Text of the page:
Fourthly, but what can one expect. It was extremely disappointing to look at the speaker line up for the conference. Of the 8 speakers none of the minorities were represented, with the exception of Kumar Rupesinghe and perhaps Jayantha Dhanapala there were no people who have seriously worked toward reconciliation. Although Sri Lanka hosts a respected think tank on ethnic studies in the form of ICES, no one appears to have been invited from there, nor was anyone there from the CPA. If one perhaps wanted to be a bit less controversial someone like Jehan Perera or even Vasudeva Nanayakkara could have been invited. Generally speakers appeared to justify or at least did not seriously challenge the existing discriminatory structure in Sri Lanka or present methods to reform it.

Fifthly, Sri Lanka Unites has entirely ignored the issue of class and regional unity. While being careful to present an ethnically diverse Committee and to some extent Trustee Board Sri Lanka Unites does not have representation from the majority socio-economic groups or regions. In fact, all the trustees are from Colombo and 7 of the 16 are captains in the private sector. Similarly, none of the Sri Lanka Unites Team reside outside Colombo with only one hailing from the ‘districts’. Moreover, there appears to be no initiative or desire to bridge the immense class/social gaps that plague Sri Lanka.

Sixthly, Sri Lanka Unites appears to continue the venerable Sri Lankan tradition immortalized by the ‘Uncle Nephew Party” and of between the Trustees and the Committee there are three parent-child links. Not only is such an arrangement unprofessional but is a moral hazard in a country where corruption and nepotism are rife. It appears that Anushka Wijesinha’s “stringent checks and balances” may appear to be in vain.

Seventhly, Dhishan Wickramaratne jubilantly celebrates his self-defined Sri Lankan identity by writing “We are Sri Lankan!” in the conference handbook. If I were a child in an IDP camp (to use a caricatured yet legitimate example) I would think:

  1. I cannot conduct significant amounts of business with the Sri Lankan State in my language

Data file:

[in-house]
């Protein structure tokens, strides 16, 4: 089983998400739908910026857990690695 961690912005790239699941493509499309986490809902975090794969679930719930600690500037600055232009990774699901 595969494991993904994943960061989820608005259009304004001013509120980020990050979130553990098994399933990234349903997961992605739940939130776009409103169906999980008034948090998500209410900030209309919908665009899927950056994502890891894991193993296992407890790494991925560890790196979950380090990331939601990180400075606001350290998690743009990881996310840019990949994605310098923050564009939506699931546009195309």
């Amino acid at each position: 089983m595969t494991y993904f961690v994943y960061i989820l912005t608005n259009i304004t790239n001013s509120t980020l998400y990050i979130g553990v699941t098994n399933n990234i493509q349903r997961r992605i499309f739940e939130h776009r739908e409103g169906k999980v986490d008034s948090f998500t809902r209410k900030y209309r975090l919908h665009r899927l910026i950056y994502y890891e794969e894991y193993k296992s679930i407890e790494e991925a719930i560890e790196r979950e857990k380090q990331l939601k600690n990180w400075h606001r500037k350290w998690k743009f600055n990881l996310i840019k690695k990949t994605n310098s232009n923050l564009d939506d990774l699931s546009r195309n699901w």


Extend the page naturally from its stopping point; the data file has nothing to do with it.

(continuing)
2. The Sri Lankan State consciously killed members of my family via artillery fire
  3. I am a prisoner who has committed no crime
  4. I am subjected to endless discrimination

Therefore, it appears that Sri Lanka doesn’t accept me. Hence, such a child cannot and will not feel that he/she is Sri Lankan and we cannot expect that to be. Dhishan Wickramaratne perhaps might be more careful to say “Let us work to creating a Sri Lanka for all”.

Eighthly and finally, Sri Lanka Unites, as may be expected from an organization of this nature whose board lacks serious peace activists, has fundamental philosophical weaknesses that must be rectified before it is able to reunite Sri Lanka. Sri Lanka as a unitary state is arguably not taken for granted by a majority of the minority Tamil community and must be convinced of its viability. Ignoring discriminatory policies and expecting unity is naïve. Sri Lanka Unites must work for unity based not on forgetting the past but by dealing with the basic issues that cause disunity, which appear to be utterly disregarded. I must ask why wasn’t the possibility of a peaceful two-state solution even discussed? The basis of achieving unity appears to be that of a victor’s peace. You have to unite regardless of whether you desire to do so. Sri Lanka Unites should focus on making people desire to unite for their common good. The prerequisites for unity and reconciliation are equal rights, opportunity and freedom for all (including minorities) – reconciliation cannot be achieved without rights.

[Editors note: For a comprehensive response by Sri Lanka Unites to this critique, please read Sri Lanka Unites: Our vision and work]